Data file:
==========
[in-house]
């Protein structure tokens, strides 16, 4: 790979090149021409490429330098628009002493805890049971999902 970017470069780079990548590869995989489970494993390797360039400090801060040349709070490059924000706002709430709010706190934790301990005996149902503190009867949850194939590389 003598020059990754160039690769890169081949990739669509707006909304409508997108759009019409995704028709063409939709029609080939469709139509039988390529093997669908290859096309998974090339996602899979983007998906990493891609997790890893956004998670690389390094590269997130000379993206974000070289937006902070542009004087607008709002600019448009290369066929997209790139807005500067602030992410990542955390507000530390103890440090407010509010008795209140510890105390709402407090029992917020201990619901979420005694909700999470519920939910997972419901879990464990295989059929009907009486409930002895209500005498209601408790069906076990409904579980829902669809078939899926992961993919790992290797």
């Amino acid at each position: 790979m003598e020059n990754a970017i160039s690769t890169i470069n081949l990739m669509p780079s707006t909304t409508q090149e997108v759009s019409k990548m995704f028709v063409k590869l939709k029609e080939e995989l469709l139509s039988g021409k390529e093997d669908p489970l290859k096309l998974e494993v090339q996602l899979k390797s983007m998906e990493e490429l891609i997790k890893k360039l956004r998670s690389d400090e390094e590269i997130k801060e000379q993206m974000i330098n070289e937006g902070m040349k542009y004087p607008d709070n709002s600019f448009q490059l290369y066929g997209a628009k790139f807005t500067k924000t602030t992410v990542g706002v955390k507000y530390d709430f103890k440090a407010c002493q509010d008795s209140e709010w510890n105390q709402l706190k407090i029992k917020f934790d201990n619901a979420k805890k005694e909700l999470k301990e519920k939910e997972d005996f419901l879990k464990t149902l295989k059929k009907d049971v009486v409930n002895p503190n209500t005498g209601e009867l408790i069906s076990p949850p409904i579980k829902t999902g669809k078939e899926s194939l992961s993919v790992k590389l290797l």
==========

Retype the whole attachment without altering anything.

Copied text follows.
[in-house]
């Protein structure tokens, strides 16, 4: 790979090149021409490429330098628009002493805890049971999902 970017470069780079990548590869995989489970494993390797360039400090801060040349709070490059924000706002709430709010706190934790301990005996149902503190009867949850194939590389 003598020059990754160039690769890169081949990739669509707006909304409508997108759009019409995704028709063409939709029609080939469709139509039988390529093997669908290859096309998974090339996602899979983007998906990493891609997790890893956004998670690389390094590269997130000379993206974000070289937006902070542009004087607008709002600019448009290369066929997209790139807005500067602030992410990542955390507000530390103890440090407010509010008795209140510890105390709402407090029992917020201990619901979420005694909700999470519920939910997972419901879990464990295989059929009907009486409930002895209500005498209601408790069906076990409904579980829902669809078939899926992961993919790992290797």
């Amino acid at each position: 790979m003598e020059n990754a970017i160039s690769t890169i470069n081949l990739m669509p780079s707006t909304t409508q090149e997108v759009s019409k990548m995704f028709v063409k590869l939709k029609e080939e995989l469709l139509s039988g021409k390529e093997d669908p489970l290859k096309l998974e494993v090339q996602l899979k390797s983007m998906e990493e490429l891609i997790k890893k360039l956004r998670s690389d400090e390094e590269i997130k801060e000379q993206m974000i330098n070289e937006g902070m040349k542009y004087p607008d709070n709002s600019f448009q490059l290369y066929g997209a628009k790139f807005t500067k924000t602030t992410v990542g706002v955390k507000y530390d709430f103890k440090a407010c002493q509010d008795s209140e709010w510890n105390q709402l706190k407090i029992k917020f934790d201990n619901a979420k805890k005694e909700l999470k301990e519920k939910e997972d005996f419901l879990k464990t149902l295989k059929k009907d049971v009486v409930n002895p503190n209500t005498g209601e009867l408790i069906s076990p949850p409904i579980k829902t999902g669809k078939e899926s194939l992961s993919v790992k590389l290797l």